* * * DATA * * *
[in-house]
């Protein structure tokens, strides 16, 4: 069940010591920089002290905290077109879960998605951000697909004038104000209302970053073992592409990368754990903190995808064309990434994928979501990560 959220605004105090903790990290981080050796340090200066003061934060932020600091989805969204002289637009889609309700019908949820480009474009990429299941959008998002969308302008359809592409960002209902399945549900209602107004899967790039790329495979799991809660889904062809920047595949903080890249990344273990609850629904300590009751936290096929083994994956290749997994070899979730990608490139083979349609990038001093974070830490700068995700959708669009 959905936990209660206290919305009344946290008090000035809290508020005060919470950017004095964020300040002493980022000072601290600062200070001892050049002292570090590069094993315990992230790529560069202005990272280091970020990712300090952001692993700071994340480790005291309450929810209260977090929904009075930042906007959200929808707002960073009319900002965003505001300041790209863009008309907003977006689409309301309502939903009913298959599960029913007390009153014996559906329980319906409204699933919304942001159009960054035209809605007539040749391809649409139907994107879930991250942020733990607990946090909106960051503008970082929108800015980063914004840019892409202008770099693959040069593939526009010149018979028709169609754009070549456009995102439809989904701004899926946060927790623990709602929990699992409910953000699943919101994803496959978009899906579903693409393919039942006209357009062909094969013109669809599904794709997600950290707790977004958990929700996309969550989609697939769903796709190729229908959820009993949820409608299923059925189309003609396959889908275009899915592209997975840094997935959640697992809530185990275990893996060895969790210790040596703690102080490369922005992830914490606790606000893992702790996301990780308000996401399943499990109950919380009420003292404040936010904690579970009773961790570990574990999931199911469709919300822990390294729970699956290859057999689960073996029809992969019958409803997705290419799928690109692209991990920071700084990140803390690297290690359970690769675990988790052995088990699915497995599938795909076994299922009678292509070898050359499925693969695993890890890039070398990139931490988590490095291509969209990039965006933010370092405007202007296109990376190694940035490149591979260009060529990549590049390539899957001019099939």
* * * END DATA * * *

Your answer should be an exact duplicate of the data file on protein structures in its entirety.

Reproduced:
[in-house]
């Protein structure tokens, strides 16, 4: 069940010591920089002290905290077109879960998605951000697909004038104000209302970053073992592409990368754990903190995808064309990434994928979501990560 959220605004105090903790990290981080050796340090200066003061934060932020600091989805969204002289637009889609309700019908949820480009474009990429299941959008998002969308302008359809592409960002209902399945549900209602107004899967790039790329495979799991809660889904062809920047595949903080890249990344273990609850629904300590009751936290096929083994994956290749997994070899979730990608490139083979349609990038001093974070830490700068995700959708669009 959905936990209660206290919305009344946290008090000035809290508020005060919470950017004095964020300040002493980022000072601290600062200070001892050049002292570090590069094993315990992230790529560069202005990272280091970020990712300090952001692993700071994340480790005291309450929810209260977090929904009075930042906007959200929808707002960073009319900002965003505001300041790209863009008309907003977006689409309301309502939903009913298959599960029913007390009153014996559906329980319906409204699933919304942001159009960054035209809605007539040749391809649409139907994107879930991250942020733990607990946090909106960051503008970082929108800015980063914004840019892409202008770099693959040069593939526009010149018979028709169609754009070549456009995102439809989904701004899926946060927790623990709602929990699992409910953000699943919101994803496959978009899906579903693409393919039942006209357009062909094969013109669809599904794709997600950290707790977004958990929700996309969550989609697939769903796709190729229908959820009993949820409608299923059925189309003609396959889908275009899915592209997975840094997935959640697992809530185990275990893996060895969790210790040596703690102080490369922005992830914490606790606000893992702790996301990780308000996401399943499990109950919380009420003292404040936010904690579970009773961790570990574990999931199911469709919300822990390294729970699956290859057999689960073996029809992969019958409803997705290419799928690109692209991990920071700084990140803390690297290690359970690769675990988790052995088990699915497995599938795909076994299922009678292509070898050359499925693969695993890890890039070398990139931490988590490095291509969209990039965006933010370092405007202007296109990376190694940035490149591979260009060529990549590049390539899957001019099939």